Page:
Refracting Telescopes A telescope magnifies distant objects so they can be easily studied. Astronomers use the telescope to study the planets, stars and other objects in our universe. The first telescope was invented by Hans Lippershey a Dutch optician. According to legend, the telescope was "discovered rather than invented" (Christopher Lampton). Hans was a lazy type of person, apparently he was spending the afternoon playing with lenses. He noticed that when he took two and held one held one at arms length and the other infront of his eye the objects became magnified and seemed close by. Basically the first lense magnified the objects and the second lense enlarged the image so it can be viewed. He was actually holding a concave lens and a convex lens and looked through it. This made him more curious, he then put the lenses in a tube. Although this was very basic it was the first refracting telescope in 1668.
Using this new instrument many more scientists started exploring our universe even though many of the early telescopes where mostly used for the military. In almost no time this new invention spread across Europe.
Galileo Galilei, an Italian astronomer and physicist is credited by many science historians as being the first to ever make detailed observations of many objects in space using the early telescope. His curiosity drove him to make the very basic telescope even better. He made his own homemade telescope that could magnify the objects 20x the size when viewed by the naked eye. He soon made even more observations in space. He found out moons orbiting Jupiter, the Milky Way Galaxy, dark spots on the sun and many more extraordinary discoveries that people had not heard of before.
But that wasn't the end to the development to the technology of telescopes. Using the idea of the refracting telescope Scottish astronomer James Gregory first invented the reflecting telescopes which reflected light rather than refracting. The English mathematician Isaac Newton was the first to build this different type of telescope in 1668. Scientists soon found out that reflecting telescopes where more efficient that the refracting telescope because they produce better images and the mirrors used for the reflecting could be made much larger than the lenses that where needed for refracting telescopes. Even now the telescopes are becoming better and better because the discoveries in optics and in specific technology will never end.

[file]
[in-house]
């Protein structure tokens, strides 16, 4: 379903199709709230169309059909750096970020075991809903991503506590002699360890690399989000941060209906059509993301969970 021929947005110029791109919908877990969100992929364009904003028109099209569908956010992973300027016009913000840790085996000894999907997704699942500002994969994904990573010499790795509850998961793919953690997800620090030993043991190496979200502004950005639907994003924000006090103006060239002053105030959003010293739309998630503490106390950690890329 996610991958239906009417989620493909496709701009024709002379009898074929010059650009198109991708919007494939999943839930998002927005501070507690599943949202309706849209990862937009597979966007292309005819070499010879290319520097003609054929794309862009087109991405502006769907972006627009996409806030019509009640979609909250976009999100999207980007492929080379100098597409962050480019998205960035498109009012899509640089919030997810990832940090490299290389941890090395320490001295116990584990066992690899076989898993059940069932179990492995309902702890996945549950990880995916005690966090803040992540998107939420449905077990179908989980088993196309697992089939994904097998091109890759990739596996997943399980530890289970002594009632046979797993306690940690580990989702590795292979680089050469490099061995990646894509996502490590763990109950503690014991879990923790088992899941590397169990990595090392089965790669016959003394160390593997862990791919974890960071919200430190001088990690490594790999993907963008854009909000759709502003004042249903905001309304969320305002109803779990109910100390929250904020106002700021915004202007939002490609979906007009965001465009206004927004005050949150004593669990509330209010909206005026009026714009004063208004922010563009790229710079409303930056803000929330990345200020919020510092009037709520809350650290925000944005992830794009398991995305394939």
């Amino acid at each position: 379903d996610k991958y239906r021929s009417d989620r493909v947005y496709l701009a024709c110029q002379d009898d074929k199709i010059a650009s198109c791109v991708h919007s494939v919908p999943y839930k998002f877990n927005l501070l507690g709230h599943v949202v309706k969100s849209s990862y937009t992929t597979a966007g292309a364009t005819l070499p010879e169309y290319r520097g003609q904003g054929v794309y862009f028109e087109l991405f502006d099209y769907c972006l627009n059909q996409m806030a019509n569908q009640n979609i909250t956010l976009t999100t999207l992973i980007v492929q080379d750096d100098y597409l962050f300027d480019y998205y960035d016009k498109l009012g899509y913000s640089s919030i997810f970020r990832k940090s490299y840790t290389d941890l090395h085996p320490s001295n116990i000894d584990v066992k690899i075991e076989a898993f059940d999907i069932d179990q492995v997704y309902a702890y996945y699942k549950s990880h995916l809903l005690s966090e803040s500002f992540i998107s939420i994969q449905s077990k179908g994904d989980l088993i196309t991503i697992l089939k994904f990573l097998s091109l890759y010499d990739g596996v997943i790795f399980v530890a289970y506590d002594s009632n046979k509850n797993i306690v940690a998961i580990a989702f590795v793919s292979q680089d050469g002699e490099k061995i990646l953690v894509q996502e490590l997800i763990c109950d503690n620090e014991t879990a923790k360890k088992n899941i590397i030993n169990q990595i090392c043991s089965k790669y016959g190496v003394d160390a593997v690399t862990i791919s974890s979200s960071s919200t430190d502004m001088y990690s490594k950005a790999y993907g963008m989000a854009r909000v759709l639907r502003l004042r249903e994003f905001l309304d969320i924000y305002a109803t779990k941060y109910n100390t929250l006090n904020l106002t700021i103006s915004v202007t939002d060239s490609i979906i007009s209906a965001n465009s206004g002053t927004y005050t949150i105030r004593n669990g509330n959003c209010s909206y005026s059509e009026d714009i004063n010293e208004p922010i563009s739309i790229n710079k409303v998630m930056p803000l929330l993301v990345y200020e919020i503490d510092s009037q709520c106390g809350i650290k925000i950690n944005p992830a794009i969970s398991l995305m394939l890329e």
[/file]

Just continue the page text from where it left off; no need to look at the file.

When a ray of light passes through glass it bends or is refracted. In a convex lens th glass is shaped so that all of the many light rays bend towards one single point this is called focusing the light. The refracting telescope works in the same way the convex lenses focuses the light from the object. The distance between the lens and where all the rays meet is called the focal length.
In a telescope the large at lens in called the objective lens, which is curved outwards (convex). The objective lens collects all of the light from a distant object and delivers this light beam to the eye piece which is the lens or set of lenses at the end of the tube which then focuses the light on your eye. There are many different refracting telescopes some more complicated then others. In some telescopes If the image is properly focused and the lenses are properly aligned you will be able to observe an object that you could not have seen nearly as well with the naked eye.
Astronomy has become a big part of our life. With out telescopes people would not be able to explore the stars and planets. Using telescopes we where able to make new discoveries about our universe. The continuing development of the technology has been able to improve the telescope.